Dear Mr. Gates,
I’m writing to give you an insider’s view of the damage being done by the push to use high stakes testing.
I believe that you have good intentions, but you are being given bad advice.
While I believe that the wide use of high stakes testing is detrimental to ALL students, my direct concern is for the special needs students that I teach.
You see, Mr. Gates, I teach a self-contained class at the elementary level in a high-needs, urban district. Students typically come to me in second or third grade and are already 2-3 years behind academically. In order to be placed in my classroom students have “moved through” a variety of other types of interventions in an attempt to give them the support that they need to learn, but to deliver that support in the least restrictive environment.
Most of my students have speech and language impairments and are developmentally delayed. They work VERY HARD for me, but make minimal progress. It just takes them so long, much longer than their peers, to learn new skills. Even when they have mastered a new skill, it is necessary to review the skill frequently so that they are able to retain the skill.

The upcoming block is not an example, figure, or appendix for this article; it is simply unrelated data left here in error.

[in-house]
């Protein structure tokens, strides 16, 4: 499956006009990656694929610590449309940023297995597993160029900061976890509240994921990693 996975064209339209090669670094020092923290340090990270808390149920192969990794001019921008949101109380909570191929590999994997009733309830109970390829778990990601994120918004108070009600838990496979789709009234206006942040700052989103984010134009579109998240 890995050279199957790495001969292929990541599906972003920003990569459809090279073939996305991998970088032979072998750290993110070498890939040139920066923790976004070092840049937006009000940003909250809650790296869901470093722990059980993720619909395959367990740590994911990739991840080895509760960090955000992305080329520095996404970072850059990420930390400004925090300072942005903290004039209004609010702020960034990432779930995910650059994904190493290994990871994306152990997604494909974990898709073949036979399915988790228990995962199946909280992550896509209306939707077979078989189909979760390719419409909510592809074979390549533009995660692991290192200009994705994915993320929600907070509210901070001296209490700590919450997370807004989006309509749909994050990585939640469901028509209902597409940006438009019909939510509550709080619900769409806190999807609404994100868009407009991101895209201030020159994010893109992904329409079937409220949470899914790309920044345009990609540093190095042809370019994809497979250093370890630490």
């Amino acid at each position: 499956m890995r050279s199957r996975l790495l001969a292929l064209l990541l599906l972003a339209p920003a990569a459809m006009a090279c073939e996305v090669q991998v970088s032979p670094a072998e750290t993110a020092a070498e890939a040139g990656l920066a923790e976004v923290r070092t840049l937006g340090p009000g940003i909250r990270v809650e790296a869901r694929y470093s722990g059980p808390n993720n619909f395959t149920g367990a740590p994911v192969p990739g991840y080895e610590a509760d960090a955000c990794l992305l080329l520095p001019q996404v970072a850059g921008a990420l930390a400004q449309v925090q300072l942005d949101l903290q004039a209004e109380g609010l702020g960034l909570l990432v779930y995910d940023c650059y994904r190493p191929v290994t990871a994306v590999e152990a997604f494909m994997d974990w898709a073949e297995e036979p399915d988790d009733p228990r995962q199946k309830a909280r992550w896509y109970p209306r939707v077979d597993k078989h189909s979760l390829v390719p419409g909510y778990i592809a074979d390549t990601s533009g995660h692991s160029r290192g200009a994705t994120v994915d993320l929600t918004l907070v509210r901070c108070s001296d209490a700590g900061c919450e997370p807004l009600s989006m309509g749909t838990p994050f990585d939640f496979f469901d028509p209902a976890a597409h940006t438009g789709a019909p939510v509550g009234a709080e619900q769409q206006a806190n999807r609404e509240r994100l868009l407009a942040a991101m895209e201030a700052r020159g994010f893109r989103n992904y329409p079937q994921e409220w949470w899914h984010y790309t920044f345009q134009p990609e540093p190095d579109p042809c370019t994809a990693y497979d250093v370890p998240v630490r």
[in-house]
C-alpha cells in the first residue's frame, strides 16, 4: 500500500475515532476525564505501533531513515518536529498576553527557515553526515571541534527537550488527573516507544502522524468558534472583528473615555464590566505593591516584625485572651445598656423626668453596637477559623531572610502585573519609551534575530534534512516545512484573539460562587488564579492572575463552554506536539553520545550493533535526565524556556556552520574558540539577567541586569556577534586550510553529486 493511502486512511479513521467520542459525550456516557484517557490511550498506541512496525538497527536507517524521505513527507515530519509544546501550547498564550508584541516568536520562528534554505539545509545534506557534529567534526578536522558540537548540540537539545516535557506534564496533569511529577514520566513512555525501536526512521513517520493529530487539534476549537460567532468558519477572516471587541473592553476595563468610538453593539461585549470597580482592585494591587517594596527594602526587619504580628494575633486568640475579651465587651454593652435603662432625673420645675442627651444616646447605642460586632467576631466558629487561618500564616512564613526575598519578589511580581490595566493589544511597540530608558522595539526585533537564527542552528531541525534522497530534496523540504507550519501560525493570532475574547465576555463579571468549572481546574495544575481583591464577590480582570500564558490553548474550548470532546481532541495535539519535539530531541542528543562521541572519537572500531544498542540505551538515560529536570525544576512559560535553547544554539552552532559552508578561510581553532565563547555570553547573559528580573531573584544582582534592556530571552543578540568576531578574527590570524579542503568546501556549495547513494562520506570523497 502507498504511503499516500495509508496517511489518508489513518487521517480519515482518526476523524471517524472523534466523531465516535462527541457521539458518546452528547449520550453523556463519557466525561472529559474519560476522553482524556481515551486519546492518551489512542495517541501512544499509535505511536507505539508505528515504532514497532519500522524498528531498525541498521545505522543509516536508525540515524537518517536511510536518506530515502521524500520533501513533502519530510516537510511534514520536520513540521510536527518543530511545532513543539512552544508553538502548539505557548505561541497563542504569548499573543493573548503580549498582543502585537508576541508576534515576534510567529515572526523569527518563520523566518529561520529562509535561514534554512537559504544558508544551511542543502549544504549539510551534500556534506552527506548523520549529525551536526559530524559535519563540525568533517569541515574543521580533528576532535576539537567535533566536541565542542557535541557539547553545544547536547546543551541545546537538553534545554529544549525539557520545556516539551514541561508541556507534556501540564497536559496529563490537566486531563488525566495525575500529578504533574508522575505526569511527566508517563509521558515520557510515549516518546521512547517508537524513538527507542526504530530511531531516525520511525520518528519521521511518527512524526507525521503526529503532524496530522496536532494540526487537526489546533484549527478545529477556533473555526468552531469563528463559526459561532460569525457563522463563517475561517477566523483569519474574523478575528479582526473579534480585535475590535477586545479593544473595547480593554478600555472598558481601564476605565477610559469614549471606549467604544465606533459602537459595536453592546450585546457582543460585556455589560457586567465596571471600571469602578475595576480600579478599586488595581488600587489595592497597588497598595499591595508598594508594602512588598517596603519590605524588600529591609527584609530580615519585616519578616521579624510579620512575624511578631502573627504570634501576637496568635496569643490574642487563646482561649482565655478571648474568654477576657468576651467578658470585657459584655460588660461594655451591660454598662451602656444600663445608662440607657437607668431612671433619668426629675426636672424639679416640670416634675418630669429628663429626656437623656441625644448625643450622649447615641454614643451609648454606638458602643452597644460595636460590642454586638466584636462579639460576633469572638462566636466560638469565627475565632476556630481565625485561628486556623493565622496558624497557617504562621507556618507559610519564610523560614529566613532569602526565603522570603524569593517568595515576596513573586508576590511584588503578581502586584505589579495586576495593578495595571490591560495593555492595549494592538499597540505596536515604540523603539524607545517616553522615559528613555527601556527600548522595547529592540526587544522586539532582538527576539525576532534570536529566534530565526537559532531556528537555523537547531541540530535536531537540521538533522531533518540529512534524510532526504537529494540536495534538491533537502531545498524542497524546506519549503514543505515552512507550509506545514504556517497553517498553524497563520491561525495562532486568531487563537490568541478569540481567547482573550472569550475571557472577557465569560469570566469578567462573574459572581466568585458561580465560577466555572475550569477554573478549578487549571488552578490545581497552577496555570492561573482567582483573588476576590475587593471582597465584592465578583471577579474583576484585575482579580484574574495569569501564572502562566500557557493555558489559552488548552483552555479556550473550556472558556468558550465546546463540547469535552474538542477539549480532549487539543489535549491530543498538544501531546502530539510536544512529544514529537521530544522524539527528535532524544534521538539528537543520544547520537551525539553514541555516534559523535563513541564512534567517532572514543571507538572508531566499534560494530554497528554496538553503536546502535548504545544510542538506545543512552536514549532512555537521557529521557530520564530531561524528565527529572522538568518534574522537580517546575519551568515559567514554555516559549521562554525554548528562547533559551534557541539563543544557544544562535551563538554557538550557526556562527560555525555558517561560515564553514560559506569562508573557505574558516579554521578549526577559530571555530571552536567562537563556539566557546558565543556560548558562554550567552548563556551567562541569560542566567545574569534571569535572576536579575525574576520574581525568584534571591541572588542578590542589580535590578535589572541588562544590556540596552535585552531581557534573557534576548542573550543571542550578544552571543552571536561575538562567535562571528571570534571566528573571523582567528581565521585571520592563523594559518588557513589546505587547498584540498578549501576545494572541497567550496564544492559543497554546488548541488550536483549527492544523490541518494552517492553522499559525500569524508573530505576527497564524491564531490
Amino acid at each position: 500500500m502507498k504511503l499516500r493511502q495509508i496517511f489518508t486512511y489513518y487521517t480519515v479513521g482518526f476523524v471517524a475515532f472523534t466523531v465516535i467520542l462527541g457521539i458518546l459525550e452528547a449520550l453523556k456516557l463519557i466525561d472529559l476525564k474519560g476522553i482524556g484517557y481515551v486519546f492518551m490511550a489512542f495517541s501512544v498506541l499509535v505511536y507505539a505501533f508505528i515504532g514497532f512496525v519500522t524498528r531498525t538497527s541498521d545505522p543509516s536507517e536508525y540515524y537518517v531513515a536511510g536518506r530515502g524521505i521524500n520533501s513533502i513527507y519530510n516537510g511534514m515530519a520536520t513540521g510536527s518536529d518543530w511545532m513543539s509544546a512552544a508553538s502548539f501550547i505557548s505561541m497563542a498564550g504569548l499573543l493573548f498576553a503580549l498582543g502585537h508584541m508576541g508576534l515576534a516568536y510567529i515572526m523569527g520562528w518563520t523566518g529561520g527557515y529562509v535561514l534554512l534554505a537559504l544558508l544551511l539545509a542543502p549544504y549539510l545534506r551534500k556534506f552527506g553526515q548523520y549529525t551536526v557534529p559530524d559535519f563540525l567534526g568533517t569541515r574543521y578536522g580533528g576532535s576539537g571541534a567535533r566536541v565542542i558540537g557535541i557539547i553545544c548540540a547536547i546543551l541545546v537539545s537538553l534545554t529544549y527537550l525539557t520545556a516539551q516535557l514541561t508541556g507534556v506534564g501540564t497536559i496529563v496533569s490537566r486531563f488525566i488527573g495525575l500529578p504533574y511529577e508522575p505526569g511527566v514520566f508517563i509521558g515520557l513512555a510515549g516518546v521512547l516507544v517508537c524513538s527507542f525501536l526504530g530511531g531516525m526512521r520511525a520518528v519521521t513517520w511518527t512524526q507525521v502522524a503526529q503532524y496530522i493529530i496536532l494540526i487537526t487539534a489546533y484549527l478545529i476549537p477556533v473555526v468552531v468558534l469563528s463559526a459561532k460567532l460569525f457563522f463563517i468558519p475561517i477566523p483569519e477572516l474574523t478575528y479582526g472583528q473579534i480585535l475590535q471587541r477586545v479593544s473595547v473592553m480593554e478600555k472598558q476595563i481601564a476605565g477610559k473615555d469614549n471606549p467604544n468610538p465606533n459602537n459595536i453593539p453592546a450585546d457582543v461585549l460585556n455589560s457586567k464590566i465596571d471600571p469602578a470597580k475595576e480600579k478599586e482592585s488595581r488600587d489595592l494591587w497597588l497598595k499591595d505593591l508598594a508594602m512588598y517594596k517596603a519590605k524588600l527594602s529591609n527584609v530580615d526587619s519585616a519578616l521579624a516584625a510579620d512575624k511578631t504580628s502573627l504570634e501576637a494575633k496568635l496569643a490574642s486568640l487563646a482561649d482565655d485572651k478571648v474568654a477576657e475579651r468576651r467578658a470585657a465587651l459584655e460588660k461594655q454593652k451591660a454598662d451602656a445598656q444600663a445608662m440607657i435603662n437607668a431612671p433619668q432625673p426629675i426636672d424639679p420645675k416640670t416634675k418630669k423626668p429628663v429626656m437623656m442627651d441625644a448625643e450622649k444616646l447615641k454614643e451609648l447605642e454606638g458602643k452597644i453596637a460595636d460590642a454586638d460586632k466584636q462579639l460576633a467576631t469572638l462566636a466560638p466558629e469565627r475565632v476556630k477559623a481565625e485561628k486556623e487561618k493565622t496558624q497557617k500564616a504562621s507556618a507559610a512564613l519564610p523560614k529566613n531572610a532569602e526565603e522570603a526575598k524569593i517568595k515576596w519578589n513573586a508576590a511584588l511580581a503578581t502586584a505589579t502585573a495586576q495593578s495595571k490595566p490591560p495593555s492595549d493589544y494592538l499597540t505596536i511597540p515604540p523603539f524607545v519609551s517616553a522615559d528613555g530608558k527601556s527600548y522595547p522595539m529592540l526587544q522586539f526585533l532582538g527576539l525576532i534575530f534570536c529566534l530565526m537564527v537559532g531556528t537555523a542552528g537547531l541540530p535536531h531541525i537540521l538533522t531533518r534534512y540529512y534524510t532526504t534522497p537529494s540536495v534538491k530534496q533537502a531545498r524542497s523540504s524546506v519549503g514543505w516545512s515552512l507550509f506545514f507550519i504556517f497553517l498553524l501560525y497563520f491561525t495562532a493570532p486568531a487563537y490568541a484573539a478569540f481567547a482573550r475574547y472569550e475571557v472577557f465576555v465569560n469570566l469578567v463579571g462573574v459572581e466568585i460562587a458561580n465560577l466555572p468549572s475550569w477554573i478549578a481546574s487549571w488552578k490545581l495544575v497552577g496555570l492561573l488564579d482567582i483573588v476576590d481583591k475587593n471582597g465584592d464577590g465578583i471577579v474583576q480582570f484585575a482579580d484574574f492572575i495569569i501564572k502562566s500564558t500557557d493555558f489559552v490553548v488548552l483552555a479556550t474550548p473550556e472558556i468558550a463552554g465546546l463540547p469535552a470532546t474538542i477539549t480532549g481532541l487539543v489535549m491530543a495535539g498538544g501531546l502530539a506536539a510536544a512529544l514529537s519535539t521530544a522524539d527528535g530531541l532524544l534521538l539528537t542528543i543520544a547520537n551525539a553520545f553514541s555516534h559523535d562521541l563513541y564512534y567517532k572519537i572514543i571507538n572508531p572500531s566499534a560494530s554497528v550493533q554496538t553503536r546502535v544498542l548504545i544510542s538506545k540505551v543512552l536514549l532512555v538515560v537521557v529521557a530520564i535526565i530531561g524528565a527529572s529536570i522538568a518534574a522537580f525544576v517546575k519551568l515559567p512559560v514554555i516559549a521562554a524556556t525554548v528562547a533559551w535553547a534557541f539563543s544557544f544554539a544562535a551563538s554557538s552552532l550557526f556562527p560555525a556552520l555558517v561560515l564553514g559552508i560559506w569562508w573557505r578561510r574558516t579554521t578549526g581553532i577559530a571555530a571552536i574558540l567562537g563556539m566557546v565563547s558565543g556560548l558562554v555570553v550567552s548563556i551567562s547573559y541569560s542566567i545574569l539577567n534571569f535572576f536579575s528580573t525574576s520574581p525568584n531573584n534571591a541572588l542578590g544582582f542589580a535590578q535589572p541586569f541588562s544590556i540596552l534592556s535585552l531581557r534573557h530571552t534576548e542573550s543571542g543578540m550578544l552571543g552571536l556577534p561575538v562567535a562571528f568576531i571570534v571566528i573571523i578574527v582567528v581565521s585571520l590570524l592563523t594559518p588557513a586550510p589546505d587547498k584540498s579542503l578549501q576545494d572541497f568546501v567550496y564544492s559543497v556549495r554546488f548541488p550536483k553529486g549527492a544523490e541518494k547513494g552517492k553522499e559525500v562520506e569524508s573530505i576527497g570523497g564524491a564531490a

I’m explaining all of this so that you might better understand why the high stakes testing mania.
You see, my students must take these tests at their assigned grade level. Their grade level is often 2-3 years (or more) above their skill level. Can you even begin to imagine how stressful, not to mention demoralizing, it is to take a test that is that far above your ability? I often liken their experience to what it would be like if I were to attempt to take a test designed for a chemical engineer. While I’m a reasonably bright woman, I would fail miserably act that sort of test. The vocabulary would stump me and I would have no background experience to help me to comprehend anything that I might be able to read. My students will try to do the tests, largely because they trust me and want to please me, but they frequently break down and cry or give up halfway through. For those students who “look” like they’re handling the pressure and make it through the whole test, there is the consequence of behavior problems after the test.
My students, indeed ALL students, deserve to be treated more humanely than this. These tests do NOT give me, or any other teacher or administrator, any information about what my students know or can do.
Please join teachers in designing a program that will accomplish the goal of improving education, without harming our students!
Thank you for your time!